THIS HAS TO STOP: “Key Words” Approach To Problem Solving

I work with a student who attends a school for children with special needs. He’s a very nice kid who is very eager to do well in math, even though it presents many challenges to him. His parents decided to meet with the math teacher with whom he would be working this year, and she mentioned that the students would be doing a unit on problem solving focusing on the “key words” approach to answering word problems.

I was shocked. No, strike that: shocked. I was astonished! I haven’t heard of anybody using this approach for as long as I’ve been working with teachers (which goes back to the previous century), and I had thought that after it had been died a complete death after being thoroughly discredited. How was it possible that this approach had risen to mis-educate a  new generation of students?

One of the “keyword” anchor charts that lurk on Pinterest

I’ll show with just how bad an idea it is to teach problem solving with keywords by using a single example: I had 5 apples in my basket on Monday. On Tuesday I increased the amount of apples so now I have 7 altogether. How many apples did I add on Tuesday?

If the student had been the victim of a teacher who used the “key word” approach, then by following these directions, he would have been absolutely correct to add 5 and 7 to get 12 apples. After all, the “key word” altogether is used in the question, as well as increased and added. The question does not contain any of the subtraction keywords, which includes difference, take away, left, still, minus and take away.

Some teachers might argue that this is a “gotcha” question, but this is not the case. In fact, it is a question that I would hope a 3rd grader who has a grade-level understanding of English would be able to turn into an equation and solve. The “key word” technique is a kind of hunt & peck approach to reading and interpreting word problems, and it results in students performing the wrong operation on anything but the most obvious problems. Am I crazy, or is this a seriously bad way to teach problem solving?

So what should we be doing in the classroom instead of teaching “key words?” The best approach is to do things that actually require thinking, like having the students build models that will help them solve the problem. Mathematicians do this all the time; why not have students? These models could be physical or written, but regardless, they are models and they help students actually “think” about the meaning of a problem.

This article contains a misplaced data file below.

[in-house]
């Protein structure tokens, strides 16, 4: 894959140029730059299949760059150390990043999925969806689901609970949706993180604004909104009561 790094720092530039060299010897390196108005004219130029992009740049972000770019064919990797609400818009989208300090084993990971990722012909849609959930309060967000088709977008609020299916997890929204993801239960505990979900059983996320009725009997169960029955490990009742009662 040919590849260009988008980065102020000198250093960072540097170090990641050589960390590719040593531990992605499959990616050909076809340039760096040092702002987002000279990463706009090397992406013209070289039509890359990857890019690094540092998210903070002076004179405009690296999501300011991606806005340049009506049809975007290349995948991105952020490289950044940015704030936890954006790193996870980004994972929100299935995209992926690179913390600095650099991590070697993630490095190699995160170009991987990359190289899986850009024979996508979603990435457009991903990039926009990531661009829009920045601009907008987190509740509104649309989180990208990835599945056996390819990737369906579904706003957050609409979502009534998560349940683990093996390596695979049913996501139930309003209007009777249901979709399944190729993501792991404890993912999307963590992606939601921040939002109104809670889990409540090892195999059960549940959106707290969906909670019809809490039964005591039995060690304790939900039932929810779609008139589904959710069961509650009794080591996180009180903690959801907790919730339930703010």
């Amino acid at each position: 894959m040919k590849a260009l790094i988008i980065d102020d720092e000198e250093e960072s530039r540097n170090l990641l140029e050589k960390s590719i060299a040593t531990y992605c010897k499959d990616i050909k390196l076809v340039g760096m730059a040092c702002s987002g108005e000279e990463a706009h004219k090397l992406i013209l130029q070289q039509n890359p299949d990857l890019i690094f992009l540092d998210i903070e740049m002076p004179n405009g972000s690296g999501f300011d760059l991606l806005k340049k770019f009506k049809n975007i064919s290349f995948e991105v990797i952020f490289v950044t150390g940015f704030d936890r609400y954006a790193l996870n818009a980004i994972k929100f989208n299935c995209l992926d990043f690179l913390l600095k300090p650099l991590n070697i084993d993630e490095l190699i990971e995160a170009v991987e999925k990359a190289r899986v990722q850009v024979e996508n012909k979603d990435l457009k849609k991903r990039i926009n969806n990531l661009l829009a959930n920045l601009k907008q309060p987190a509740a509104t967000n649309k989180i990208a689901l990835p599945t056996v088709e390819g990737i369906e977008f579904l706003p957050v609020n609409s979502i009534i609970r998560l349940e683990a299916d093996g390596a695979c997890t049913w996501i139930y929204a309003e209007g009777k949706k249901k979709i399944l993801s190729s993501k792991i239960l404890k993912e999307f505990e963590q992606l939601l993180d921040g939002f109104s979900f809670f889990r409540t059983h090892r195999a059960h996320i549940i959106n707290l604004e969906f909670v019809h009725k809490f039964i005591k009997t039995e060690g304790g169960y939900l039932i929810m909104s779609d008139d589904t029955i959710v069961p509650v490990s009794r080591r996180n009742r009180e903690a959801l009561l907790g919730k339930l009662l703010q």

model2model1Both models to the right can be used to solve the problem described above. The top one uses a “bar model” which is attributed to the Singapore Math program, but was actually developed by W.W. Sawyer over a half-century ago. By comparing the part (the 5 apples I had on Monday) with the whole (the 7 apples I now have on Tuesday), I understand that I am “adding” on to 5 until I get to 7.

The second model does essentially the same thing, but uses manipulatives: the child “acts out” the timeline of the problem by putting 5 beans in the first circle, showing that some apples are being added, and the result is 7.

Please, please don’t download or hang this chart in your classroom.

I don’t know who came up with the idea for using “key words” when teaching children about problem solving. It’s a seriously bad idea that somehow made its into the everyday practice of misguided teachers around everywhere. It substitutes comprehension for shortcuts, and disengages children from the actual practice of what mathematical thinking look like. I can guarantee you that there is not a single economist, biologist, chemist, statistician or anybody working in the field of mathematics who solves a problem using this method. Why would we teach it to our students?



Note: this rant has been brought to you by none other than Robert M. Berkman, proprietor of the SamizdatMath curriculum collective. If you are interested in including visual approaches to problem solving, try out this set of algebra problems which promote algebraic reasoning without the use of nonsensical “key words!”

Sorry, you can’t “hate math,” even if you tried.

keep clamI have an online “colleague” who makes no bones about the fact that she hates math. She’s expressed this opinion in numerous message threads on a community board to which we both post. She works in science education, and is about the most civil and respected voice as one is likely to encounter on these kinds of open forums. If there is one vice this person possesses (and I’m quite sure it is only this), it is that she continually professes, quite seriously and earnestly, that she hates math.